State-owned would take a call on raising equity capital through qualified institutional placement (QIP) after taking into account third quarter numbers and pace of loan growth, the bank’s managing director Swarup Kumar Saha said.


As far as capital adequacy is concerned, the bank is well-capitalised at 15.68 per cent and it can easily take care of business growth this year, he told PTI in an interaction.


However, he said, “There is a need to build some buffer on the equity side. So, we would plan a small amount of capital mobilisation either through equity or bonds, say Rs 250 crore or Rs 300 crore.


“We will watch our third quarter performance and momentum of credit demand and based on that make a decision with regard to QIP or other means.”

The bank has redeemed Additional Tier 1 (AT1) bonds, he said, adding, now the bank would try other means including QIP, which is cost effective.


The government of India’s holding in the bank stood at 98.25 per cent at the end of September 2022. If the bank raises capital through share sale, the holding of the government would decline depending on the quantum.


During the previous two years (2020-21 and 2021-22), the government infused Rs 5,500 crore and Rs 4,600 crore through non-interest bearing recap bonds.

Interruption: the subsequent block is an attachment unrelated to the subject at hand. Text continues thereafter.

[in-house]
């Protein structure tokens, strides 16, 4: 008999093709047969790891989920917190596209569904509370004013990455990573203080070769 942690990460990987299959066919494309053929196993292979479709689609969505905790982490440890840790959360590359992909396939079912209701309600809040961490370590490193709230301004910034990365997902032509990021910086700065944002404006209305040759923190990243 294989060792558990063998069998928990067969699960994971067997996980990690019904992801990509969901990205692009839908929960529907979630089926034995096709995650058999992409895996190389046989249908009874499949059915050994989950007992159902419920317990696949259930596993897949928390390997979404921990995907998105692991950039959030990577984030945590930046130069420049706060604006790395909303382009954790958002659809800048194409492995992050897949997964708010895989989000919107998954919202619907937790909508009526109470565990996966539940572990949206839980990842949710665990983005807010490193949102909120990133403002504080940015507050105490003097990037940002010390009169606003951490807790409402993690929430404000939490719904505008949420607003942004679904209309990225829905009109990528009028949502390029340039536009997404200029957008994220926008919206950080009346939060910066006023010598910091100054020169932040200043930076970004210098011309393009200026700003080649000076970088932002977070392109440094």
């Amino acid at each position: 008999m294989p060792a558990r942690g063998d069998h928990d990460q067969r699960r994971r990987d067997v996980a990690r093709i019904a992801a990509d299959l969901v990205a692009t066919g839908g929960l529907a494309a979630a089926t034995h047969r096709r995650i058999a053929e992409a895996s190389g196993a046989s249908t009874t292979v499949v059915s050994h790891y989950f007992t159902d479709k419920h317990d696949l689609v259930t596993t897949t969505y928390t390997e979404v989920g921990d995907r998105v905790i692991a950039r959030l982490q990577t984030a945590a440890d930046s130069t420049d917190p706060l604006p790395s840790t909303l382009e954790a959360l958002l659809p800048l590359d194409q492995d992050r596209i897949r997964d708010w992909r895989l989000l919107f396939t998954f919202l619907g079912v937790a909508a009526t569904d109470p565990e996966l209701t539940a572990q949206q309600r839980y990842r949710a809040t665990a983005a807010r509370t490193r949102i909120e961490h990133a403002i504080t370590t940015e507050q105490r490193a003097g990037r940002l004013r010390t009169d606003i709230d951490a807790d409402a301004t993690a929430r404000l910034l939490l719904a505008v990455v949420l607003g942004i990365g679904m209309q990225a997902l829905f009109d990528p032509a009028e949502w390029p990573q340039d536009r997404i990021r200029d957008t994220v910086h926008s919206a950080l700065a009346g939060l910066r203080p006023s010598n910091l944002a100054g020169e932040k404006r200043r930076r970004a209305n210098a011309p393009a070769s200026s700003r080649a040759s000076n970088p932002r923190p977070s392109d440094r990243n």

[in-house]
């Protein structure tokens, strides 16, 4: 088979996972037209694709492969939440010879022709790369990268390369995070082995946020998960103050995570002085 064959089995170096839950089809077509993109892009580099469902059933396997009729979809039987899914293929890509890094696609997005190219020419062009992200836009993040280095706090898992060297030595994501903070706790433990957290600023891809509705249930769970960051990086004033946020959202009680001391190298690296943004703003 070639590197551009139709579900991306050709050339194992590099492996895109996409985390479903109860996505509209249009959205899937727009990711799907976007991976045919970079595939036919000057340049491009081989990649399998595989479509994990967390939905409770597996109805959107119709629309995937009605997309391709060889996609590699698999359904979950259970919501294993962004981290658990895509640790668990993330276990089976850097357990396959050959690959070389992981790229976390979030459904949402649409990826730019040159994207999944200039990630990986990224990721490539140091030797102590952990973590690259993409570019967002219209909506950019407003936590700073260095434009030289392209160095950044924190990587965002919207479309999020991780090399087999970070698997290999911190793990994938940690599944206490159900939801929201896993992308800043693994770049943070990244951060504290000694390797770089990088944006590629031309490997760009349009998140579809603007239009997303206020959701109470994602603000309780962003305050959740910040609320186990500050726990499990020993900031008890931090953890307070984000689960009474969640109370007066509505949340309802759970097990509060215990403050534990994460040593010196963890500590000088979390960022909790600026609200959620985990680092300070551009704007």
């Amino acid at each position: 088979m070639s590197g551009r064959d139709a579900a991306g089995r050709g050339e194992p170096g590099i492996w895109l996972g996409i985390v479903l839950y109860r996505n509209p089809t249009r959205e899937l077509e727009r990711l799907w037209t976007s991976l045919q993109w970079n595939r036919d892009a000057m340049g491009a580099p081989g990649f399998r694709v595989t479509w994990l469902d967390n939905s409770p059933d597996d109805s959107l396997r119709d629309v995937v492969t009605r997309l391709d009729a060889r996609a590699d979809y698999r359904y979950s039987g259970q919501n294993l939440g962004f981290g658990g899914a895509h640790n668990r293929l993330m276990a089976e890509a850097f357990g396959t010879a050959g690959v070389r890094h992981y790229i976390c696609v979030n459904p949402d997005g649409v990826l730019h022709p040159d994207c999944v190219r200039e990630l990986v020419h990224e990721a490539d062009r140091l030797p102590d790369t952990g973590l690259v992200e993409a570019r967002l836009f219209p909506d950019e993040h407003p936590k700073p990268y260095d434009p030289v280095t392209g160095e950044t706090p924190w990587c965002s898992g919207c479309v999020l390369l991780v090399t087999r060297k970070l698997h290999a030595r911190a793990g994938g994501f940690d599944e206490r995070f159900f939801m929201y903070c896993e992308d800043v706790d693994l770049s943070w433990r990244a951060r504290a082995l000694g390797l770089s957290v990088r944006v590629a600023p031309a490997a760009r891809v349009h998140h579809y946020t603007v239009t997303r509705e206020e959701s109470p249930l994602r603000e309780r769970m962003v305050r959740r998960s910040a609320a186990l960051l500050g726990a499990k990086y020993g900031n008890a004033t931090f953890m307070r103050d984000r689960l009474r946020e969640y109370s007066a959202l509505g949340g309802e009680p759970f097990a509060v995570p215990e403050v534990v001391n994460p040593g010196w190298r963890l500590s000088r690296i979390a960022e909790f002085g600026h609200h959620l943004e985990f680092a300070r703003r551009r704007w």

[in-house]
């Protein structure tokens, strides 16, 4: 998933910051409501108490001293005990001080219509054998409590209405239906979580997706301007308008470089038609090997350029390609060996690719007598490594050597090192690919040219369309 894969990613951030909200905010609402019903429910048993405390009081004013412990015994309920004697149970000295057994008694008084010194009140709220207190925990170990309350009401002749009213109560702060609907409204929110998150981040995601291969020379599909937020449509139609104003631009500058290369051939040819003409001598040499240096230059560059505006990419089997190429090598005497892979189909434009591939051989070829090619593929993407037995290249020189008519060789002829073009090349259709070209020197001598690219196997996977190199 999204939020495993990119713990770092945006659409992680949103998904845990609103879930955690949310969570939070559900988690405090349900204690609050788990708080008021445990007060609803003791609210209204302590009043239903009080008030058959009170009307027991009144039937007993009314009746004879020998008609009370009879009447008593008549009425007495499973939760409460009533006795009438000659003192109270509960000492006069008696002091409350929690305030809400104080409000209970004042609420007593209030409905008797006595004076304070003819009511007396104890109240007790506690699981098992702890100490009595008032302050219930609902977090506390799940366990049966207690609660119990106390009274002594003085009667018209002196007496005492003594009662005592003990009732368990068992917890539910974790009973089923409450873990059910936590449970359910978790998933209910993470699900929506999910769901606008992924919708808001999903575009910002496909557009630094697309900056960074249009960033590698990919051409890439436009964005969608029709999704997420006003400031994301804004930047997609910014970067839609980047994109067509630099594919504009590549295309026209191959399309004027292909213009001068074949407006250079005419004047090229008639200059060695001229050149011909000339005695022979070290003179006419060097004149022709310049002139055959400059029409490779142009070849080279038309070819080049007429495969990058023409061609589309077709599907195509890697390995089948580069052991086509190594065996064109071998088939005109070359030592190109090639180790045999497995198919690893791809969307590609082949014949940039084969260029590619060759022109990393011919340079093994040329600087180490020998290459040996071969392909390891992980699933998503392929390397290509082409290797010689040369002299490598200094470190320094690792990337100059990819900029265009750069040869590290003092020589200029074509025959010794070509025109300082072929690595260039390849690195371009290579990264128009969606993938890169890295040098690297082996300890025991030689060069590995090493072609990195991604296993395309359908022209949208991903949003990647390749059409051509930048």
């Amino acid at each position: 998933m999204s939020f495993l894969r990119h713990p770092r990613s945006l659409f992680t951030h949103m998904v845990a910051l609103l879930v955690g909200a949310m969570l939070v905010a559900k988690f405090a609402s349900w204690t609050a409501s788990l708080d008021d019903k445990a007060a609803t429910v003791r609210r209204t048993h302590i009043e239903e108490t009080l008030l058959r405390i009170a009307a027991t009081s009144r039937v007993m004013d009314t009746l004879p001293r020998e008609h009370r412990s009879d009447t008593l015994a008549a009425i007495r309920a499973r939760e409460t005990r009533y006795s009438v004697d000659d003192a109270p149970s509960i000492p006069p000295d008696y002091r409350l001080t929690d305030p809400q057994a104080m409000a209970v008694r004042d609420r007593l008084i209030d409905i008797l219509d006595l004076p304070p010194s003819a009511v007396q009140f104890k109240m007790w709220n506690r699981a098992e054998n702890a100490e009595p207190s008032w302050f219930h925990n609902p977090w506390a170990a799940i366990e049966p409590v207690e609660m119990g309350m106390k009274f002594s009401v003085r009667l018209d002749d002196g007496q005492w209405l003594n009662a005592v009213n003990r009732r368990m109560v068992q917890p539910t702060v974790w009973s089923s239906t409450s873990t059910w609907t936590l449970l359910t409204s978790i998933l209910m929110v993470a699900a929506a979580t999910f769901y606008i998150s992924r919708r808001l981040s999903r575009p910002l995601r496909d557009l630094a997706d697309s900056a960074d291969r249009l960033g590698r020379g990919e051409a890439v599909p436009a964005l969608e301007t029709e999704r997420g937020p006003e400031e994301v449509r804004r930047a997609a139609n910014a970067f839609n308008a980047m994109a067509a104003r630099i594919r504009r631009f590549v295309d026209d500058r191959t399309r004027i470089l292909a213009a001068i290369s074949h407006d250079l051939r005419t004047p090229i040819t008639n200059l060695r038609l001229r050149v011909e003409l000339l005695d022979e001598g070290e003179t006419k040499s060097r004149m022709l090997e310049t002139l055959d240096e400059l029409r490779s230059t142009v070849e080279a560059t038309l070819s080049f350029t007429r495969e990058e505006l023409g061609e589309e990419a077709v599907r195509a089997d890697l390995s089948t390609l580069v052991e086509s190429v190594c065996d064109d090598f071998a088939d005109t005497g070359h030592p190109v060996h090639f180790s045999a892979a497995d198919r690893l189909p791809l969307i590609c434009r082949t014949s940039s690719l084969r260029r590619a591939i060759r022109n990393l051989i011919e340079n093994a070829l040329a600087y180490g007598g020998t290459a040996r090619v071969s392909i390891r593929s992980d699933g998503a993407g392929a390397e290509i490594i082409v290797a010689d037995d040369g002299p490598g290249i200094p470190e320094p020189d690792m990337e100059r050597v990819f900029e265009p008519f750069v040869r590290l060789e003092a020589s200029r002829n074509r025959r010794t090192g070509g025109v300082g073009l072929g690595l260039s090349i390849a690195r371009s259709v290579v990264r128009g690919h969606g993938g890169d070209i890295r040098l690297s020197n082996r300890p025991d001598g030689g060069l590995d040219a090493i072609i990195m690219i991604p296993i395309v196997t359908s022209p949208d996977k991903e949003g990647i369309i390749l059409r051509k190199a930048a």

With the infusion of Rs 4,600 crore, the government holding in the bank increased to 98.25 per cent as on March 31, 2022.


On loan growth, Saha said, the bank aims at a 15 per cent rise during FY23 and the current capital base can easily support this.


The Delhi-based lender had shifted its focus to the retail, agriculture and MSME (RAM) segment to de-risk its balance sheet. Corporate segment lending grew by a muted 2.5 per cent in Q2FY23, while retail lending improved by 16 per cent on an annual basis.


Last week, the smallest public sector bank reported a 27 per cent jump in profit to Rs 278 crore in the second quarter of FY23 on the back of reduction in bad loans. The bank had reported a profit of Rs 218 crore in the year-ago period.


Total income of the bank during the July-September quarter of FY23 rose to Rs 2,120.17 crore against Rs 1,974.78 crore in the corresponding period of FY22.


The bank’s gross non-performing assets (NPAs) declined to 9.67 per cent of the gross advances at the end of September 2022 from 14.54 per cent during the same period a year ago. Net NPAs also came down to 2.24 per cent from 3.81 per cent in the second quarter of previous year.


As a result, the bank’s provisions for bad loans and contingencies declined to Rs 125 crore for the quarter, from Rs 203 crore a year ago.

(Only the headline and picture of this report may have been reworked by the Business Standard staff; the rest of the content is auto-generated from a syndicated feed.)



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